What is your favourite music venue(s) in Japan and why?
Ben Harrison (vocals/trumpet): It’s always hard to pick a favourite, but after a little thought, I’d say Bar Jazz Samurai. It’s an intimate jazz bar with a massive collection of maneki-neko spread all over the place. I started trying to count them but quickly gave up, as there are over 2,500.

We played a gig there a few years ago and the room, although not very big, was full of people and the atmosphere was very warm. During one of our sets, the master of the venue put on a crazy mask, came up on stage with a long piece of flexible tube, and proceeded to take a solo on said tube. I’ll never forget that site, one of those times where you pinch yourself because you’re not quite sure if you are dreaming or not.

How do Japanese live houses compare to those back home?
Harrison: Japanese and Australian live houses are quite similar in many ways. They both often have an urban and slightly underground feel to them, although the Japanese live houses generally have better decor than the Australian ones.

One thing I have noticed that is different is soundchecks. In Australia, a usual soundcheck is setting up mics, then quickly playing a song (or half a song) to make sure everything works and that’s it. In Japan, bands often play for 30 minutess, sometimes their whole set, as a soundcheck. Once the Lagerphones were soundchecking in Japan, and we got up, played half a song and then gave the sound guy a thumbs up. He was very confused, but then we went and had a beer with him, and he was happy.

 

‘That night hearts fell, thirsts grew and some extraordinary sounds were heard’

What memorable Japanese bands have you shared billing with?
James Macaulay (trombone): Our first gig in Japan, back in 2015, was at a rock venue called Underbar in Shibuya. We played with three very memorable yet completely different bands; a high energy avant-garde/punk trio called Milla and the Geeks, a beautiful experimental duo called Seasick, and the wonderful rockabilly legends that are the Learners. That night hearts fell, thirsts grew and some extraordinary sounds were heard.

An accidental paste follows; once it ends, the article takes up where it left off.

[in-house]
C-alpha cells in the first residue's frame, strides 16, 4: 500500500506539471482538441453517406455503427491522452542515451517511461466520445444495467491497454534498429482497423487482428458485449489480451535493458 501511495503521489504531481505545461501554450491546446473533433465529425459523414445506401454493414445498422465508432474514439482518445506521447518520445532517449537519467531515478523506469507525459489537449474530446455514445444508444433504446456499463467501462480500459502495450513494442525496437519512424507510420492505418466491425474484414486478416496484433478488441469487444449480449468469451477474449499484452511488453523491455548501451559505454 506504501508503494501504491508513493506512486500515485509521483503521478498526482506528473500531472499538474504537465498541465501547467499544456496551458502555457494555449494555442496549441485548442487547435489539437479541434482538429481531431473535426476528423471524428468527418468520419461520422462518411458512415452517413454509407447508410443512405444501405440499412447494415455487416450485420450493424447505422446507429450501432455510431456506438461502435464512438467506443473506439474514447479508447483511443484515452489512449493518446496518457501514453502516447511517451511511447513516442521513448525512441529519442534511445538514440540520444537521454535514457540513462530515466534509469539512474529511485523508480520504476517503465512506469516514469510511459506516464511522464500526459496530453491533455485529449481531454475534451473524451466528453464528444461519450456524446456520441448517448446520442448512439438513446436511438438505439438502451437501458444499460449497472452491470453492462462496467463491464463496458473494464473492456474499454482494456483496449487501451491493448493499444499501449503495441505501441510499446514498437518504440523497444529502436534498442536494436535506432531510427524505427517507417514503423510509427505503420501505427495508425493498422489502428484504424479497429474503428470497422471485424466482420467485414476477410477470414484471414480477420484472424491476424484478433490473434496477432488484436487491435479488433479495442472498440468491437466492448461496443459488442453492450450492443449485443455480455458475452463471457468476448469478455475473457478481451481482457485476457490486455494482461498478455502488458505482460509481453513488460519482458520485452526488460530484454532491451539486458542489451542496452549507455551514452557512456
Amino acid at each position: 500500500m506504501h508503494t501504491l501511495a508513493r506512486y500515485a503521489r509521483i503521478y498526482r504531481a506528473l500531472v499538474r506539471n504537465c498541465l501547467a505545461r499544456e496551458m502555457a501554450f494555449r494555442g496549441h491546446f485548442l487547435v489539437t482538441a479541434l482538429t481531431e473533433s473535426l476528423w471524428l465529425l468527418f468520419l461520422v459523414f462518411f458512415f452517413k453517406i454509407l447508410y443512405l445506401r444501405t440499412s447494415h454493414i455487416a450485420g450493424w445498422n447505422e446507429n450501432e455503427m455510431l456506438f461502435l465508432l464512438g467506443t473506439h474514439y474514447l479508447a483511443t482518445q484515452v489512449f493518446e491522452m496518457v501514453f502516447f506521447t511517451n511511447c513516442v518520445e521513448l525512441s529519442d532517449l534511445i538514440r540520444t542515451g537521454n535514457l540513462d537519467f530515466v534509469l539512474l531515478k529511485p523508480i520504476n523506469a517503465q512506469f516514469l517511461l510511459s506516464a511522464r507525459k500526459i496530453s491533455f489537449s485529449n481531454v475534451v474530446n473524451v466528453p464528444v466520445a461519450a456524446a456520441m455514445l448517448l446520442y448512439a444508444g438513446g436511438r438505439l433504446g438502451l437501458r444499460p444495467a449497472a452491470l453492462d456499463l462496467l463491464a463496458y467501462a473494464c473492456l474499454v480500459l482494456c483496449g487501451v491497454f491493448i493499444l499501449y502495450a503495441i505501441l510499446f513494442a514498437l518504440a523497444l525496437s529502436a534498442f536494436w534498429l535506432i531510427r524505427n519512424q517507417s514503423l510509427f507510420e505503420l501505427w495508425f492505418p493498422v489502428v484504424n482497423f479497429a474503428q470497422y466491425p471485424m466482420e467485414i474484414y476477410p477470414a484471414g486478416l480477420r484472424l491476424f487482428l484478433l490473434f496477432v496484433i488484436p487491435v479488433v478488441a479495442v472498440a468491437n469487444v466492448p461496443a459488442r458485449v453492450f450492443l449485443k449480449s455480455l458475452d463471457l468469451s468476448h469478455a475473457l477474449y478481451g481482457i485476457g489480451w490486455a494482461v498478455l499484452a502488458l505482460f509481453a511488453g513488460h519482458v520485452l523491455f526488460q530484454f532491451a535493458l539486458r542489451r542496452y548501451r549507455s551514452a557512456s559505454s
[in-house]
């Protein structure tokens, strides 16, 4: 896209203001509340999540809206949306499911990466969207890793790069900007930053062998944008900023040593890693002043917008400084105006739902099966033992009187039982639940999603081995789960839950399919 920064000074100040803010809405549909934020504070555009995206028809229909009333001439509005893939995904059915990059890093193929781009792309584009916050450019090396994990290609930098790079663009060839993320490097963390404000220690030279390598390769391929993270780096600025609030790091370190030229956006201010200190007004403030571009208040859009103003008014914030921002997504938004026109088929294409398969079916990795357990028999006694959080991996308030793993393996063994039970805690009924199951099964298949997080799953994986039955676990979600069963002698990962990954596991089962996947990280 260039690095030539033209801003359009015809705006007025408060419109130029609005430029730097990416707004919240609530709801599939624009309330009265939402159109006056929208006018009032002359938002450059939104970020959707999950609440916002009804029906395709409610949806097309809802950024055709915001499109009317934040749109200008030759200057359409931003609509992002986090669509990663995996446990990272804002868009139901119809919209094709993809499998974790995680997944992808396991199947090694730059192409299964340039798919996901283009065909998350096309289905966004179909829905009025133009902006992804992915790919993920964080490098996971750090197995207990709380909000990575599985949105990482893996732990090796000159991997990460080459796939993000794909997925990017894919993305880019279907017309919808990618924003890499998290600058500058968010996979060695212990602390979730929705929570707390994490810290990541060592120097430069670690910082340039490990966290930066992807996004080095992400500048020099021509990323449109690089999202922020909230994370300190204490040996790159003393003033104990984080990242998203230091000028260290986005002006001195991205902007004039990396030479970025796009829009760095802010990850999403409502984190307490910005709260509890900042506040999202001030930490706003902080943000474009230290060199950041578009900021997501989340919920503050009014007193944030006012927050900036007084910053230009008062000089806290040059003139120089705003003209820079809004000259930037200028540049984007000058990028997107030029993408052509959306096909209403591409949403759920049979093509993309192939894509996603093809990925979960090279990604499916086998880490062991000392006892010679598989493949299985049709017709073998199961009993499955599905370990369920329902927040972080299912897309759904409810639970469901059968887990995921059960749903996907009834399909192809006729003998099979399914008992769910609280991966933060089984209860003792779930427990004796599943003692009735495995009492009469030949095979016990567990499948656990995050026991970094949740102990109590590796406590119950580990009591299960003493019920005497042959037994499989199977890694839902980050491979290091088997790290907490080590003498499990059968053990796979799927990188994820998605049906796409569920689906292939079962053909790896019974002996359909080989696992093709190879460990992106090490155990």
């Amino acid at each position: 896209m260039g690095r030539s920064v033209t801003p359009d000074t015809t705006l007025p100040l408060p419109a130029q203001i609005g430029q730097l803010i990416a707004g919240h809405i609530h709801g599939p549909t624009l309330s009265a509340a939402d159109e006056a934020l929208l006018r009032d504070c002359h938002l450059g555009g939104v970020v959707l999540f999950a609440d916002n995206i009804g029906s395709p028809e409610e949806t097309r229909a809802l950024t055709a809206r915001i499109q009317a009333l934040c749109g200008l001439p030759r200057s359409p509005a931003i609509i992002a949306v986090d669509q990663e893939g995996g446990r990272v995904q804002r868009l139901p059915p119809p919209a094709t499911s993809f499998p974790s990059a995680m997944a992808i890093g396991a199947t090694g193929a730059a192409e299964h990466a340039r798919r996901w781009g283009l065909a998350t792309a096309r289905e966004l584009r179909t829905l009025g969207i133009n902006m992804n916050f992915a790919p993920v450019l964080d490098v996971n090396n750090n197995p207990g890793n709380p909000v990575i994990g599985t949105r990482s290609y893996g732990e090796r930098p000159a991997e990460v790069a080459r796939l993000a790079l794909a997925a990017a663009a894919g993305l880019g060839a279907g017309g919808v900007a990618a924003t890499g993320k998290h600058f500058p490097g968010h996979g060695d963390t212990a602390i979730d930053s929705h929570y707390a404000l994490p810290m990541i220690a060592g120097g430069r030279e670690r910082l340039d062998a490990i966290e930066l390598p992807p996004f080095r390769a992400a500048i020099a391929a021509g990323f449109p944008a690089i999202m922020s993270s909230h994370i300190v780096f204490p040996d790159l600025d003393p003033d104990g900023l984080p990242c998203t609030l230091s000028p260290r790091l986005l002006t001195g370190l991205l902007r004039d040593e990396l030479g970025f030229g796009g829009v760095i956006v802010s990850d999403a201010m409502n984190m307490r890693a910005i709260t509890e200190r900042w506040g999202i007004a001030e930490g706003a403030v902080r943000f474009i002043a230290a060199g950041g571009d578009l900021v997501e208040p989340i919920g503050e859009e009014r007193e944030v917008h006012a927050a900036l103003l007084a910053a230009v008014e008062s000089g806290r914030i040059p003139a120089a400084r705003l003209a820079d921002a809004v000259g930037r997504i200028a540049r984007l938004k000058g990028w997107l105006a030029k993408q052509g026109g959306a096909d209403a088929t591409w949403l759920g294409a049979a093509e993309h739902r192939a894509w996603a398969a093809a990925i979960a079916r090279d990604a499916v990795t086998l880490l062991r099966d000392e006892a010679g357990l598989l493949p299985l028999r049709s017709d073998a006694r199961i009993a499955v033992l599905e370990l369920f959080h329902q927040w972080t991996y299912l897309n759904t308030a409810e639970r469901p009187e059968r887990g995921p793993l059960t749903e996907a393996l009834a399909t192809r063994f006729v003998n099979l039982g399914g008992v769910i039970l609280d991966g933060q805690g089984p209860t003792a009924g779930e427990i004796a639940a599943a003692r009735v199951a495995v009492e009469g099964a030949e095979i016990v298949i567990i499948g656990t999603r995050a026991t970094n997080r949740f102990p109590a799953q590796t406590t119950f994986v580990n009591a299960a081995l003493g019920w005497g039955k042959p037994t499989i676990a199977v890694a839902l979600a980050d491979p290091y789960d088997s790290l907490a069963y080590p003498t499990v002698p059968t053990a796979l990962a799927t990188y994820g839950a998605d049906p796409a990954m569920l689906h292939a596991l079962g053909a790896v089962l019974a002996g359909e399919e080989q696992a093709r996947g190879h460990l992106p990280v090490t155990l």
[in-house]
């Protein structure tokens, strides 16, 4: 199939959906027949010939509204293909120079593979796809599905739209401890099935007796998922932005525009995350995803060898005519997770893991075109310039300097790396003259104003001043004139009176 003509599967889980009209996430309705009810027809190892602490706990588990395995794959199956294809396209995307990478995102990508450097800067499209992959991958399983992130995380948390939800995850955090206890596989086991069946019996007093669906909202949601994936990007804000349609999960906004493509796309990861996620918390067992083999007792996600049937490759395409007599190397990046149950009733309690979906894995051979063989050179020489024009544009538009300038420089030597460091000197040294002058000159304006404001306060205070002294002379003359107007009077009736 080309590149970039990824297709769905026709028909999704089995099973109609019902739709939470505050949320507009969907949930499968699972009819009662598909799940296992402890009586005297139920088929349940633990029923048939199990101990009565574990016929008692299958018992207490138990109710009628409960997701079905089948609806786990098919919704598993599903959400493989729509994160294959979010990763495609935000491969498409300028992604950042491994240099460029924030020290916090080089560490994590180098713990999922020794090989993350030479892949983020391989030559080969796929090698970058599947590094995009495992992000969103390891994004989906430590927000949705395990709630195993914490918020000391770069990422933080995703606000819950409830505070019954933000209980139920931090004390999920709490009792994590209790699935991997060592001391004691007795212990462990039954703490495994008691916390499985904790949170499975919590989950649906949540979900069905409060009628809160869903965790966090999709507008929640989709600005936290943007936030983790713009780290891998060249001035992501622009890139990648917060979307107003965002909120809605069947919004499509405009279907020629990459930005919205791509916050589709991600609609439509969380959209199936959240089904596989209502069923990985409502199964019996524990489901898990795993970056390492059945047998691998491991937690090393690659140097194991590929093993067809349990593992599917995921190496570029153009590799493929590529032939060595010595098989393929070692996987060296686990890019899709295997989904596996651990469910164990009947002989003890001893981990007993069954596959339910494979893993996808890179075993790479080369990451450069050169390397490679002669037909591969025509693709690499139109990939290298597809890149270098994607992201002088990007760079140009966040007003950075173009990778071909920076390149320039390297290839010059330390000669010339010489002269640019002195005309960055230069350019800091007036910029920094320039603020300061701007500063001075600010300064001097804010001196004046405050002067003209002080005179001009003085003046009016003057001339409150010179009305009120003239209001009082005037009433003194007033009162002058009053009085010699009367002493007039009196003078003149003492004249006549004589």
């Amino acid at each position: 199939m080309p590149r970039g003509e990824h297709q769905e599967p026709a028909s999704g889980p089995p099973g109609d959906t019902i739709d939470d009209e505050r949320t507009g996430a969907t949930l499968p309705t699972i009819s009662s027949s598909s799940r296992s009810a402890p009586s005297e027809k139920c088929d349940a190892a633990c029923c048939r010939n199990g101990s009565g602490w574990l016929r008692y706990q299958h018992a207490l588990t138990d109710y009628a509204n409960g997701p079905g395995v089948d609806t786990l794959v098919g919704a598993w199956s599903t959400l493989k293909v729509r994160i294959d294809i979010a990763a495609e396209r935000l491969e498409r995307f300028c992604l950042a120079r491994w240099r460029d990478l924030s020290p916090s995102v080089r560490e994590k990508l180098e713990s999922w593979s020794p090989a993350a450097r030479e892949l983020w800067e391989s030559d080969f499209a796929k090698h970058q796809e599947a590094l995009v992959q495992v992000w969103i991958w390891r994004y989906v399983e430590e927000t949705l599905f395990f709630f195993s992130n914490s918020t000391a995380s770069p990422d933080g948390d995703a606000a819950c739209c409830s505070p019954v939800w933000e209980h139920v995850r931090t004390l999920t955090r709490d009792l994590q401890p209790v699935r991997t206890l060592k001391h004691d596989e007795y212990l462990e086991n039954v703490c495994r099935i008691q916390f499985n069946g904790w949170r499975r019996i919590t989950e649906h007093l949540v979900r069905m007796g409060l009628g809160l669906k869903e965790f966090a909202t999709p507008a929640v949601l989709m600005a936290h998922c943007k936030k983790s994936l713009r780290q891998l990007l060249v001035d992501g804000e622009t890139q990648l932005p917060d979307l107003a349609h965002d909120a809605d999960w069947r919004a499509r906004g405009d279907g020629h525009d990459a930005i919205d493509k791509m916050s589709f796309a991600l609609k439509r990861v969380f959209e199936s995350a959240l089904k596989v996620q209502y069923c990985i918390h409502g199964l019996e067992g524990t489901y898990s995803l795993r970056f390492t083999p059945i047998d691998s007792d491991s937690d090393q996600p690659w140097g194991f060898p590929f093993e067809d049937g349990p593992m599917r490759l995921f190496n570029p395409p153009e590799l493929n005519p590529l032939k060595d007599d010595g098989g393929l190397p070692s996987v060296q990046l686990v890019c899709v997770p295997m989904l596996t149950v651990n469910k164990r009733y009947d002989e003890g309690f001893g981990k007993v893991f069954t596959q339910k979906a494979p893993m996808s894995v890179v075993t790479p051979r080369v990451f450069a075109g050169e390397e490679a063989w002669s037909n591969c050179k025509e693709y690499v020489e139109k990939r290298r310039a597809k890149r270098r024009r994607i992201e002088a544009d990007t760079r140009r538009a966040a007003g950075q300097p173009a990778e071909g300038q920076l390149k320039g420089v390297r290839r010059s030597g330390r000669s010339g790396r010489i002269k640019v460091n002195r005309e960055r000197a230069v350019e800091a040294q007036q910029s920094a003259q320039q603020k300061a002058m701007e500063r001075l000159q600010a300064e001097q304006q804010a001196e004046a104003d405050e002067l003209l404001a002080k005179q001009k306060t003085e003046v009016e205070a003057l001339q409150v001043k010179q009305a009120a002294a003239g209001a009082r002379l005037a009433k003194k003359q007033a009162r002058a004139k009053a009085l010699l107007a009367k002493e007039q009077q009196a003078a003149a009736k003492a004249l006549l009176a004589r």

Masamichi Hamada, or ‘Hama’, who plays in both Seasick and the Learners, organized an after-party/gig for us at Organ Bar, also in Shibuya. Not exactly sharing a tonne of language beyond “Kanpai,” we made many toasts, and played a very emboldened/well-marinated set for the punters and our many new friends.

There have been several other brilliant bands we’ve played with, but it would take too long to describe them all in any detail. However I must mention Arai Youko, who I first heard at our fierce leader (band manager) Vaughan’s book launch in 2016. I loved her set and bought both CDs she was selling, and got the most beautiful drawing and message on each as I’d asked her to sign them for me. Her songs have been a soundtrack to my life ever since, and it was a treat to share the bill again with her last year at Coffee Lawn in Yotsuya.

How do Japanese fans compare to those back home?
Macaulay: It is difficult to compare fans abroad to those at home, because we have known many of them now for so long and consider them dear friends. However, there are obvious cultural differences. People are far more likely to come and support us in Tokyo, often sacrificing their time to see us multiple times, and travel great distances in order to do so. We’ve often received all kinds of thoughtful gifts, from little snacks and refreshments to big sparkling bottles of Dassai. It is very easy to feel valued as a musician in Tokyo, because the Japanese fans go out of their way to show their appreciation. I’ve learnt a lot about how I would like to live from the kindness and generosity of The Lagerphones family in Tokyo.

What’s the most surprising request or comment you’ve received from a Japanese fan(s)?
Marty Holoubek (bass): The most surprising comments that I ever received from Japanese fans were when we came back to Japan for the second tour a few of our friends/fans kept coming up to me and jesting that I’d gotten fat (I mean admittedly maybe I’d put on a few kilos over the year but I honestly didn’t think it was that much!).